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Regime Type, Strategic Interaction, and the Diversionary Use of Force

Ross A. Miller
The Journal of Conflict Resolution
Vol. 43, No. 3 (Jun., 1999), pp. 388-402
Published by: Sage Publications, Inc.
Stable URL: http://www.jstor.org/stable/174673
Page Count: 15
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Since scans are not currently available to screen readers, please contact JSTOR User Support for access. We'll provide a PDF copy for your screen reader.
Regime Type, Strategic Interaction, and the Diversionary Use of Force
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Abstract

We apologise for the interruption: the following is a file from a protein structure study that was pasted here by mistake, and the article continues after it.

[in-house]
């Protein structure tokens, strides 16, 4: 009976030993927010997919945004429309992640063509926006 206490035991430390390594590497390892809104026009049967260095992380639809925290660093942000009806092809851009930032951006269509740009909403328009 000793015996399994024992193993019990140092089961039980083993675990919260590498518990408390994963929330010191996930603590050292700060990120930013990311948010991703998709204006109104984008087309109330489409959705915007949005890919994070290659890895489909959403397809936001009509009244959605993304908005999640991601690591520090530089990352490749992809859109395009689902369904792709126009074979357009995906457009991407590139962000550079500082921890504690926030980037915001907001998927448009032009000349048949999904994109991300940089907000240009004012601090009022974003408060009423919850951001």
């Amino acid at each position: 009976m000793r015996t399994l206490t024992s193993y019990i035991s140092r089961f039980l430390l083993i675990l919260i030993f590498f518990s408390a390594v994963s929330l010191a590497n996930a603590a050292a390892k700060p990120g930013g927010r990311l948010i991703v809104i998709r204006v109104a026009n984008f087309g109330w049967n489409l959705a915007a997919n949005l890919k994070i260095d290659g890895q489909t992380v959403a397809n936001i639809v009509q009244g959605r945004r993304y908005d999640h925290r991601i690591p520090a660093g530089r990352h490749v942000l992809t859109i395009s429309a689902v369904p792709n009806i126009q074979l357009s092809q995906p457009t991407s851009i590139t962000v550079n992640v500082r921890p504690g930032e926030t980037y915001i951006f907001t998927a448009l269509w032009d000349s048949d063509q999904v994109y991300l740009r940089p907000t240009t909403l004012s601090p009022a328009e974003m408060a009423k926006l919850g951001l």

This study explores the relative propensity of democratic and autocratic regimes to engage in diversionary behavior. Although previous research has focused on the willingness of leaders to engage in conflict, recent studies suggest an alternative explanation: the effect of strategic interaction opportunities. Previous studies suggest that even though democratic leaders may have an incentive to use foreign policy to manipulate domestic audiences, would-be adversaries limit their interaction opportunities. This article extends the analysis to a comparison of the behavior of democratic and autocratic regimes. Using three different indicators of the domestic political vulnerability of leaders--economic growth rates, protests, and rebellions--the results indicate that democratic leaders are apparently more affected by strategic interaction opportunities than their autocratic counterparts.

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